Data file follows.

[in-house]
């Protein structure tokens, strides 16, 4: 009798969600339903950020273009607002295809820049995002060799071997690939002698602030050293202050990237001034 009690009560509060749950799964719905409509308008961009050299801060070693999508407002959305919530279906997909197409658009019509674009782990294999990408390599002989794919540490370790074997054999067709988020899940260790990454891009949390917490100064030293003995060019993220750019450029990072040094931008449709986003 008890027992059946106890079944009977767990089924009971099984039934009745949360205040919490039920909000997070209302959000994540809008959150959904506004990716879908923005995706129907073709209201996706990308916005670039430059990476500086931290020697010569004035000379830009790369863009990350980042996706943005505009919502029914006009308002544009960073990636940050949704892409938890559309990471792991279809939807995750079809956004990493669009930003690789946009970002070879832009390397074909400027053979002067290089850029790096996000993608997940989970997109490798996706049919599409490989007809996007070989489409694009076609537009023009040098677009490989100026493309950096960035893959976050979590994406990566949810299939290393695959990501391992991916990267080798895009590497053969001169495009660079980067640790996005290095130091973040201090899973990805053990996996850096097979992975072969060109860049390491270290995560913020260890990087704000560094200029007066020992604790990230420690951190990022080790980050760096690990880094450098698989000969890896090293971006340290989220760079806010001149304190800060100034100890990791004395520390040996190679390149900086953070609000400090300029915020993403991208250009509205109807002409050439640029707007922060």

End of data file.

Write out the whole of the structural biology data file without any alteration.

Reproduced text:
[in-house]
């Protein structure tokens, strides 16, 4: 009798969600339903950020273009607002295809820049995002060799071997690939002698602030050293202050990237001034 009690009560509060749950799964719905409509308008961009050299801060070693999508407002959305919530279906997909197409658009019509674009782990294999990408390599002989794919540490370790074997054999067709988020899940260790990454891009949390917490100064030293003995060019993220750019450029990072040094931008449709986003 008890027992059946106890079944009977767990089924009971099984039934009745949360205040919490039920909000997070209302959000994540809008959150959904506004990716879908923005995706129907073709209201996706990308916005670039430059990476500086931290020697010569004035000379830009790369863009990350980042996706943005505009919502029914006009308002544009960073990636940050949704892409938890559309990471792991279809939807995750079809956004990493669009930003690789946009970002070879832009390397074909400027053979002067290089850029790096996000993608997940989970997109490798996706049919599409490989007809996007070989489409694009076609537009023009040098677009490989100026493309950096960035893959976050979590994406990566949810299939290393695959990501391992991916990267080798895009590497053969001169495009660079980067640790996005290095130091973040201090899973990805053990996996850096097979992975072969060109860049390491270290995560913020260890990087704000560094200029007066020992604790990230420690951190990022080790980050760096690990880094450098698989000969890896090293971006340290989220760079806010001149304190800060100034100890990791004395520390040996190679390149900086953070609000400090300029915020993403991208250009509205109807002409050439640029707007922060």